Thanks to all for their considered responses on this name.
I think the person who originally did the transliteration added the "E" to
establish the pronunciation as "eeos". The backwards N (the "ee") is a long
"e" sound. The "b" at the end (not a letter but a sound modifier) turns the
backwards N into a Yi (yee)--sort of. Hence Yos. What is interesting is
that, as I have explained to others, the clerks seemed to have homogenized
the names so that there are no variants so that there are only Sruls but no
Israels, Mordkos but no Mordechais, Sura but no Sara, etc. I'm not sure if
this was the way it is actually recorded in the registers or the clerks in
the archives who typed this up did it. My experience with register sheets
is that there are variants sometimes.
What I've learned in doing this (for the first time) is that it is not
exact and if you have any number of versions of the transliterations of the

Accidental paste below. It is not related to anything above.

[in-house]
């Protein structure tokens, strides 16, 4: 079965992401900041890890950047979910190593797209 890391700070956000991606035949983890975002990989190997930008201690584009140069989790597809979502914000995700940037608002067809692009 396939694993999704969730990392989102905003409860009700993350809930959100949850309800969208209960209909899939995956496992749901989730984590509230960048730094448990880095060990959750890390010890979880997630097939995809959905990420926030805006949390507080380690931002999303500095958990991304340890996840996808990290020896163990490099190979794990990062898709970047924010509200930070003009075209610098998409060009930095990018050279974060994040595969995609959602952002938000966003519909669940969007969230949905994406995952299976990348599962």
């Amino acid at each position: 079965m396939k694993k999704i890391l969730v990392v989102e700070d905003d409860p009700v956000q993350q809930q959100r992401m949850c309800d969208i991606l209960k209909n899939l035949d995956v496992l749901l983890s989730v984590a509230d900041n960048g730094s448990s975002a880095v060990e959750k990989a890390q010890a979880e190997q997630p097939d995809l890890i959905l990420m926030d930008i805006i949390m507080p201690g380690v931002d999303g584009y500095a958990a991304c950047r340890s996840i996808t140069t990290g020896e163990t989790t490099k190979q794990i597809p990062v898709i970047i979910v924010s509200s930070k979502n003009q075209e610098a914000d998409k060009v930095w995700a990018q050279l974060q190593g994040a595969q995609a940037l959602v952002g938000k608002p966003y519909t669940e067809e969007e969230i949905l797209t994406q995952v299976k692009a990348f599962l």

Cyrillic letters you will have that many slight differences. I've been told
to use Beider's, or the LOC. I've downloaded many >from different Slavic
language departments. I only found one that goes letter by letter to give
explanations of the sounds, the changes depending on their positions in a
word, etc. (and stupidly didn't record the website--if I find it I'll post
it). This at least gives you an understanding.
And yes, someone will look this over for me.
This all reminds me of Allan Sherman's version of that Irish song that he
did with all the names "....Stein with an ei and Styne with a y..."
Searching NADWORNY anywhere, everywhere.